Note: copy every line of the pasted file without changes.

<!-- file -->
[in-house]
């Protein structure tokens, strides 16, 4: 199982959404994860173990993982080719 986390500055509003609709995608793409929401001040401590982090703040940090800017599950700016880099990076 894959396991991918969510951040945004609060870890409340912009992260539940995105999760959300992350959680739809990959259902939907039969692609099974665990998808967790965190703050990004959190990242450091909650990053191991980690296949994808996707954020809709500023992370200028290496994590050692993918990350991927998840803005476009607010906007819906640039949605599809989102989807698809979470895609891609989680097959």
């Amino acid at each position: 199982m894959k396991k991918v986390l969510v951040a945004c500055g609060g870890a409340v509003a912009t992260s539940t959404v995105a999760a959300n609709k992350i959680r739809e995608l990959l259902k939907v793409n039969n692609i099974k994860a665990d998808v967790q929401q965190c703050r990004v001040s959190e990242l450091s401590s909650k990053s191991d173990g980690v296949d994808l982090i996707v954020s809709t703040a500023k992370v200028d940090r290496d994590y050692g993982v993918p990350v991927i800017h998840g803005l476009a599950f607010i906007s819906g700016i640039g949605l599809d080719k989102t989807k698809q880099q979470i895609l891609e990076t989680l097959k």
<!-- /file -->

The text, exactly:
[in-house]
């Protein structure tokens, strides 16, 4: 199982959404994860173990993982080719 986390500055509003609709995608793409929401001040401590982090703040940090800017599950700016880099990076 894959396991991918969510951040945004609060870890409340912009992260539940995105999760959300992350959680739809990959259902939907039969692609099974665990998808967790965190703050990004959190990242450091909650990053191991980690296949994808996707954020809709500023992370200028290496994590050692993918990350991927998840803005476009607010906007819906640039949605599809989102989807698809979470895609891609989680097959």
């Amino acid at each position: 199982m894959k396991k991918v986390l969510v951040a945004c500055g609060g870890a409340v509003a912009t992260s539940t959404v995105a999760a959300n609709k992350i959680r739809e995608l990959l259902k939907v793409n039969n692609i099974k994860a665990d998808v967790q929401q965190c703050r990004v001040s959190e990242l450091s401590s909650k990053s191991d173990g980690v296949d994808l982090i996707v954020s809709t703040a500023k992370v200028d940090r290496d994590y050692g993982v993918p990350v991927i800017h998840g803005l476009a599950f607010i906007s819906g700016i640039g949605l599809d080719k989102t989807k698809q880099q979470i895609l891609e990076t989680l097959k």